Becoming a homeowner is an exciting time in anyone’s life. At the same time, it can feel overwhelming and even a bit frightening to take that step. If you are trying to determine whether or not now is the time to buy a house, ask yourself these five questions to help decide if you are ready.
Am I Ready to Settle Down in This Area?
While there are many benefits to homeownership, it generally is not a financially sound idea to purchase a home if you will not be living in it for at least five years. Therefore, if there is a good chance that you will be moving within the next few years or if you are not feeling good about calling that particular area your home for the next several years to come, it might be better to simply rent until you know for sure.
Are My Finances Under Control?
Purchasing a home requires making a huge financial commitment. Therefore, you need to be sure your finances are in order before you begin the process of buying a home. Not only will this help to improve your chances of being approved for a loan, but it will also help to guarantee that you are better prepared to handle the added financial burden that homeownership brings. If you are struggling to pay your bills on a monthly basis, if you are buried in debt or if your source of income is unstable, it may be better to wait until your finances are in better condition before purchasing a home.
Do I Have a Down Payment Saved Up for a Home?
Unless you qualify for a special program that does not require a down payment, you will be expected to have at least a small amount of money saved to go toward a down payment on a home. Conventional home loans require a 20 percent down payment, but some programs will allow you to purchase a home with as little as 3.5 percent down. This means you would be expected to have $7,000 to put toward a down payment on a $200,000 loan.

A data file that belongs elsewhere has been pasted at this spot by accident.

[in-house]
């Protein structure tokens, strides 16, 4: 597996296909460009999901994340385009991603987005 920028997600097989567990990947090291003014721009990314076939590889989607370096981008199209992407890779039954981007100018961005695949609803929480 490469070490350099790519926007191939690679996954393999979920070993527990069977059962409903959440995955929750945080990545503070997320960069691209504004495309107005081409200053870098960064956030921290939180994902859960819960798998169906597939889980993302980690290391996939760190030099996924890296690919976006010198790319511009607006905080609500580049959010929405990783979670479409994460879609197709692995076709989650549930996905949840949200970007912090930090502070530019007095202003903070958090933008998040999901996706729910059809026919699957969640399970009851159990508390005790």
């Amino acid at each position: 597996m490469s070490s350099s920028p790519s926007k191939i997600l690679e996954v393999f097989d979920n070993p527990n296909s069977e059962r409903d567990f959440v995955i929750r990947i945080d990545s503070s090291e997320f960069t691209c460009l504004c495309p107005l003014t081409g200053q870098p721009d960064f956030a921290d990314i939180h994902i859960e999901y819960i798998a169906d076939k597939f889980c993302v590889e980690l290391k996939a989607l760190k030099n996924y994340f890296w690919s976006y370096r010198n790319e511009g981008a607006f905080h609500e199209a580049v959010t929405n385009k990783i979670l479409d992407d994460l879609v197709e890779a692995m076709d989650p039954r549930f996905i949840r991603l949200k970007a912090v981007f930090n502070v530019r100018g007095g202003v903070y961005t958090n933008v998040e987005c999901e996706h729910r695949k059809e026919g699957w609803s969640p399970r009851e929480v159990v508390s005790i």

Can I Afford the Payment and Upkeep?
As you crunch your figures and determine how much you can afford to pay toward a home, resist the temptation to stretch your dollars too far. In addition, keep in mind that you will have to pay more than just your mortgage loan repayment amount each month. You will also have to pay for insurance, property taxes and costs associated with repairs and maintenance. All of these costs can add up quickly, so be sure to leave some wiggle room in your monthly budget for these other expenses.
Am I Comfortable with Maintaining My Home?
As a renter, your landlord is responsible for completing maintenance and repairs on the property. Whether the landlord does the work himself or hires a professional, you are not required to handle the job. Before becoming a homeowner, you need to ask yourself if you are ready and willing to take on these tasks yourself. From mowing the lawn to repairing a leak, are you prepared to get your hands dirty or do you prefer leaving this up to someone else? If you don’t want to take care of these tasks yourself or if you are not prepared to hire someone to do them for you, it might be better for you to continue renting instead.